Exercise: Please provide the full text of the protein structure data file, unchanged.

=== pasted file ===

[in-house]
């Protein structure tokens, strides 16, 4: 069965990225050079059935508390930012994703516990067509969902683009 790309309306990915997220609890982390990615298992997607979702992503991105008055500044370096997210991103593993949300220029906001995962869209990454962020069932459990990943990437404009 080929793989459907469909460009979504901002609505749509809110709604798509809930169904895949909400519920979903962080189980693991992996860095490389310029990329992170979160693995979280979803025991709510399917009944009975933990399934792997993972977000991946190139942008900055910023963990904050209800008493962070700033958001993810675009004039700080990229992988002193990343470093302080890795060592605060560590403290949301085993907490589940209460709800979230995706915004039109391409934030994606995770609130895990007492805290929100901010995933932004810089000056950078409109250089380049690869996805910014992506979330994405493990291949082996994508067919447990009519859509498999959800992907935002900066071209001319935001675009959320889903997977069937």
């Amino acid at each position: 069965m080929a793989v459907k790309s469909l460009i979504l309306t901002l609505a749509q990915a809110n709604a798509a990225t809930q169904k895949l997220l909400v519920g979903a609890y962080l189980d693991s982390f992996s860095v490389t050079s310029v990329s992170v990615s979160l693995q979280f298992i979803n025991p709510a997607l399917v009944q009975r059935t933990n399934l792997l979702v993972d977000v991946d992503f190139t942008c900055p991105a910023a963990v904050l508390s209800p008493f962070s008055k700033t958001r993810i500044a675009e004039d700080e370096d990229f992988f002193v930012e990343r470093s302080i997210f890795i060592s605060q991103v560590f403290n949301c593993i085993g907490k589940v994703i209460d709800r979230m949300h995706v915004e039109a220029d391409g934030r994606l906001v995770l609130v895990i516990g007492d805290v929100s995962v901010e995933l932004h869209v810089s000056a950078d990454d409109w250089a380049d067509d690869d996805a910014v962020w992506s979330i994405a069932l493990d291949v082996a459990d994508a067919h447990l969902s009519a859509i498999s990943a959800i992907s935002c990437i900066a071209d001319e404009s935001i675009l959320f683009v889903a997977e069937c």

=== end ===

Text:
[in-house]
């Protein structure tokens, strides 16, 4: 069965990225050079059935508390930012994703516990067509969902683009 790309309306990915997220609890982390990615298992997607979702992503991105008055500044370096997210991103593993949300220029906001995962869209990454962020069932459990990943990437404009 080929793989459907469909460009979504901002609505749509809110709604798509809930169904895949909400519920979903962080189980693991992996860095490389310029990329992170979160693995979280979803025991709510399917009944009975933990399934792997993972977000991946190139942008900055910023963990904050209800008493962070700033958001993810675009004039700080990229992988002193990343470093302080890795060592605060560590403290949301085993907490589940209460709800979230995706915004039109391409934030994606995770609130895990007492805290929100901010995933932004810089000056950078409109250089380049690869996805910014992506979330994405493990291949082996994508067919447990009519859509498999959800992907935002900066071209001319935001675009959320889903997977069937």
């Amino acid at each position: 069965m080929a793989v459907k790309s469909l460009i979504l309306t901002l609505a749509q990915a809110n709604a798509a990225t809930q169904k895949l997220l909400v519920g979903a609890y962080l189980d693991s982390f992996s860095v490389t050079s310029v990329s992170v990615s979160l693995q979280f298992i979803n025991p709510a997607l399917v009944q009975r059935t933990n399934l792997l979702v993972d977000v991946d992503f190139t942008c900055p991105a910023a963990v904050l508390s209800p008493f962070s008055k700033t958001r993810i500044a675009e004039d700080e370096d990229f992988f002193v930012e990343r470093s302080i997210f890795i060592s605060q991103v560590f403290n949301c593993i085993g907490k589940v994703i209460d709800r979230m949300h995706v915004e039109a220029d391409g934030r994606l906001v995770l609130v895990i516990g007492d805290v929100s995962v901010e995933l932004h869209v810089s000056a950078d990454d409109w250089a380049d067509d690869d996805a910014v962020w992506s979330i994405a069932l493990d291949v082996a459990d994508a067919h447990l969902s009519a859509i498999s990943a959800i992907s935002c990437i900066a071209d001319e404009s935001i675009l959320f683009v889903a997977e069937c």